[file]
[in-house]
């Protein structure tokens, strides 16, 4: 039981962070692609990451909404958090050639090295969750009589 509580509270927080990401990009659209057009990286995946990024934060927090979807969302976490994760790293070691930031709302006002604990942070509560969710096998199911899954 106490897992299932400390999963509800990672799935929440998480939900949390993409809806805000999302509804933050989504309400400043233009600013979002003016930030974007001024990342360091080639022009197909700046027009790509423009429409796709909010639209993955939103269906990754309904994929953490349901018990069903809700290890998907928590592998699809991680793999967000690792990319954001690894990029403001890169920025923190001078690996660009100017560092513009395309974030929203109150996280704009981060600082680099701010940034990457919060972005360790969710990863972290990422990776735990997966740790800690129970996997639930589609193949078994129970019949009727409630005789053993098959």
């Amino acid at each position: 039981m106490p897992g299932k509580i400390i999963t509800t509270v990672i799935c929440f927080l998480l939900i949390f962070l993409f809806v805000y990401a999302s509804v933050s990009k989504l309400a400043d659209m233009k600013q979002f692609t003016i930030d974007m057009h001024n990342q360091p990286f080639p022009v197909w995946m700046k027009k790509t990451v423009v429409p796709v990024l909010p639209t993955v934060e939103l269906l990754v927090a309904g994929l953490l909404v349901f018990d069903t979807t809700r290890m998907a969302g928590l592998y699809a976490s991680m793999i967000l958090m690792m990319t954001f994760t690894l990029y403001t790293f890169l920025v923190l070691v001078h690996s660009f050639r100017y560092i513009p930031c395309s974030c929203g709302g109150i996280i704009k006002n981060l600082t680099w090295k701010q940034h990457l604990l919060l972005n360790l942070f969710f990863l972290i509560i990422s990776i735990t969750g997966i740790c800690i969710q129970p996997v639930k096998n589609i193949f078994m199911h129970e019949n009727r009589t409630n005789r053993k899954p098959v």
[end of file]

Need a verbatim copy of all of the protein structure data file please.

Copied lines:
[in-house]
């Protein structure tokens, strides 16, 4: 039981962070692609990451909404958090050639090295969750009589 509580509270927080990401990009659209057009990286995946990024934060927090979807969302976490994760790293070691930031709302006002604990942070509560969710096998199911899954 106490897992299932400390999963509800990672799935929440998480939900949390993409809806805000999302509804933050989504309400400043233009600013979002003016930030974007001024990342360091080639022009197909700046027009790509423009429409796709909010639209993955939103269906990754309904994929953490349901018990069903809700290890998907928590592998699809991680793999967000690792990319954001690894990029403001890169920025923190001078690996660009100017560092513009395309974030929203109150996280704009981060600082680099701010940034990457919060972005360790969710990863972290990422990776735990997966740790800690129970996997639930589609193949078994129970019949009727409630005789053993098959």
């Amino acid at each position: 039981m106490p897992g299932k509580i400390i999963t509800t509270v990672i799935c929440f927080l998480l939900i949390f962070l993409f809806v805000y990401a999302s509804v933050s990009k989504l309400a400043d659209m233009k600013q979002f692609t003016i930030d974007m057009h001024n990342q360091p990286f080639p022009v197909w995946m700046k027009k790509t990451v423009v429409p796709v990024l909010p639209t993955v934060e939103l269906l990754v927090a309904g994929l953490l909404v349901f018990d069903t979807t809700r290890m998907a969302g928590l592998y699809a976490s991680m793999i967000l958090m690792m990319t954001f994760t690894l990029y403001t790293f890169l920025v923190l070691v001078h690996s660009f050639r100017y560092i513009p930031c395309s974030c929203g709302g109150i996280i704009k006002n981060l600082t680099w090295k701010q940034h990457l604990l919060l972005n360790l942070f969710f990863l972290i509560i990422s990776i735990t969750g997966i740790c800690i969710q129970p996997v639930k096998n589609i193949f078994m199911h129970e019949n009727r009589t409630n005789r053993k899954p098959v």